Form a Partnership and Make It WorkForm a Partnership and Make It Work

How Do You Develop Youth-Adult Partnerships?

When forming a community partnership, be sure to consider how youth can be involved. Young people will strengthen your partnership’s understanding of youth perspectives on community issues.

A woman shows data collected on a laptop computer to several young boys.Don’t underestimate what young people can contribute. Adults often believe that involving youth only means having a young person sit in on a meeting, but there are many ways to develop meaningful partnerships between adults and youth. Consider inviting youth from local organizations such as 4-H, a Boys & Girls Club, Girl Scouts, or Boy Scouts. Other places to find youth members include youth sports teams, student government associations, parks and recreation centers, and faith-based organizations. Try to include youth who are from the community but who may not be involved in any organized youth activities, such as youth who have dropped out of school or who don’t attend school on a regular basis.

Youth and adults can both benefit from these meaningful partnerships. Youth can develop leadership skills and gain a better understanding of people in different age groups and community roles. They also can obtain valuable experience that will help them prepare for the future. Adults can rethink stereotypes or negative attitudes about youth and share the responsibility for community change.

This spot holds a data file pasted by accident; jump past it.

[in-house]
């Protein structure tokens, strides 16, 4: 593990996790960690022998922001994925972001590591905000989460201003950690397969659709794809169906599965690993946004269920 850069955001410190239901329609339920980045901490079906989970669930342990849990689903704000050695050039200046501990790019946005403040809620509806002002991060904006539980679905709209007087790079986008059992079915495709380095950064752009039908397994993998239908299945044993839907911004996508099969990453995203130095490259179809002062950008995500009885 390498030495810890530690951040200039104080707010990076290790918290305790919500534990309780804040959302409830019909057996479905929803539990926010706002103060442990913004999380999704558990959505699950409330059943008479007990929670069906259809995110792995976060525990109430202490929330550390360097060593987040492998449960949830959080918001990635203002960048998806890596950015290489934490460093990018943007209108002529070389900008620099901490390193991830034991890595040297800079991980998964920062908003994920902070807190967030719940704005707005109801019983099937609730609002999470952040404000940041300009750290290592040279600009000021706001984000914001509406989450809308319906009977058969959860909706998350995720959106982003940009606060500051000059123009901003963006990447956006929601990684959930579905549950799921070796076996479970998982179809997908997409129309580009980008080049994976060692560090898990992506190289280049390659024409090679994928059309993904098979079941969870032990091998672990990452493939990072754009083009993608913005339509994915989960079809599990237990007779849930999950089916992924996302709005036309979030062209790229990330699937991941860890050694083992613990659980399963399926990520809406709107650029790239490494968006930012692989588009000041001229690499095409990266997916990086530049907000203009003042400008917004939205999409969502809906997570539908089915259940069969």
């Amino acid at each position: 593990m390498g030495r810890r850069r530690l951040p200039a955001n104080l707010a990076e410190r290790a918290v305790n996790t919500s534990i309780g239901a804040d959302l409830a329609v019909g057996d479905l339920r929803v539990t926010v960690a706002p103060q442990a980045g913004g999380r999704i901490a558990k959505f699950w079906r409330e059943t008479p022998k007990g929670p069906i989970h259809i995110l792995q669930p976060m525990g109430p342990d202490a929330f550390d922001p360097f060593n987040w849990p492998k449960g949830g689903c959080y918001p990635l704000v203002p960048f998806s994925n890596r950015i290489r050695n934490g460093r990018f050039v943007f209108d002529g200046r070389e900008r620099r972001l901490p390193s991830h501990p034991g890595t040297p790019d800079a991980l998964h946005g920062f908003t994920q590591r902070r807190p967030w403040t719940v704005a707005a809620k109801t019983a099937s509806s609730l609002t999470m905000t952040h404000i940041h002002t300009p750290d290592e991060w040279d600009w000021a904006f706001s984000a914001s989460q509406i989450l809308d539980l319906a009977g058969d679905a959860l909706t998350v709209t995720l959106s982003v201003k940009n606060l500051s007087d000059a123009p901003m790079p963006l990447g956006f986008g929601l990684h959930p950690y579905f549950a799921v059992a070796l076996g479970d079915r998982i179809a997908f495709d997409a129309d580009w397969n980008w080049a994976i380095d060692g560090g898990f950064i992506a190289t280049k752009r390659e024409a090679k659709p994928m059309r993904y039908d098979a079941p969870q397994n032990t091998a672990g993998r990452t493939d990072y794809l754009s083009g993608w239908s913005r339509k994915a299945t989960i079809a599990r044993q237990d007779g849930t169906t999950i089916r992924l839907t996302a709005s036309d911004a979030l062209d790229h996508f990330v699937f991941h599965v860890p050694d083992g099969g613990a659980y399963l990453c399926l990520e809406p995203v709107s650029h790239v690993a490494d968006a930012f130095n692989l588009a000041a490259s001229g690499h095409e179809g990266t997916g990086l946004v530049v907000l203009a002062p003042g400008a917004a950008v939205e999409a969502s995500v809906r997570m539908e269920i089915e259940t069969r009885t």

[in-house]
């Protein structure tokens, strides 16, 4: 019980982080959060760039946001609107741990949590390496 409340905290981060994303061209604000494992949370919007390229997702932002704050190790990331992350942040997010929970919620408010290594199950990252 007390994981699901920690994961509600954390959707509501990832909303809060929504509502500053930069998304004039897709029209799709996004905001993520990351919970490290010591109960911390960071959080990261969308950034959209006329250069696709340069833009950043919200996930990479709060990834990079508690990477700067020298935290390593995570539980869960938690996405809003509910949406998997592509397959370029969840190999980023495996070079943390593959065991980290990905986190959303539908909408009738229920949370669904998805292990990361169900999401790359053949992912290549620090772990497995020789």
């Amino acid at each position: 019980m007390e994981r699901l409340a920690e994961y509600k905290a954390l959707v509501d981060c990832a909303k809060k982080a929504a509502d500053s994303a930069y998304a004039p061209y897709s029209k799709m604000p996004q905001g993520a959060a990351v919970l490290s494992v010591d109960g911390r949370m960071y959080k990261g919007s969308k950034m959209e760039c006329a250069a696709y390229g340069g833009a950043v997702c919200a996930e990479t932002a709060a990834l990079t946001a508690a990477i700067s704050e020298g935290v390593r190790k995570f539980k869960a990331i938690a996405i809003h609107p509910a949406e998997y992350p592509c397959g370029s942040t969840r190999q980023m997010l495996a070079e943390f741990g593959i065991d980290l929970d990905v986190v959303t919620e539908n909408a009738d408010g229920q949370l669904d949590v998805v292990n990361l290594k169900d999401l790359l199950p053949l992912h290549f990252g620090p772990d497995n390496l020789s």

Here are some tips on involving youth:

  • Include partners who respect youth, who are willing to share their power and responsibility, and who are willing to work with teens to sustain their engagement.
  • Involve youth early in the planning of program goals and activities, such as creating a mission statement.
  • Let teens help guide the group’s understanding of how young people think and feel about an initiative or strategy being developed.
  • Provide youth with the training and guidance necessary to promote meaningful participation in the group.
  • Encourage and train youth to be media and community spokespersons.
  • Offer incentives, awards, salary, or recognition for the work teens do for the community partnership.
  • Consider what teens can do to reach their peers, their families, their schools, and their communities. Could they be peer educators? Work on policy changes in the community?
  • Consider the logistics of involving youth in meetings. Do they need transportation? Are meetings held after school, in the evenings, or on weekends so that youth can participate in them? Is child care needed?

Tips on Involving Youth were adapted from the following two sources:

Centers for Disease Control and Prevention, National Center for Chronic Disease Prevention and Health Promotion, Division of Adolescent and School Health; Health Resources and Services Administration, Maternal and Child Health Bureau, Office of Adolescent Health; National Adolescent Health Information Center, University of California, San Francisco. (2004). Improving the Health of Adolescents and Young Adults: A Guide for States and Communities. Atlanta, GA.

The Innovation Center for Community and Youth Development and National 4-H Council. (2001). Building Community: A Tool Kit for Youth and Adult in Charting Assets and Creating Change. Takoma Park, MD.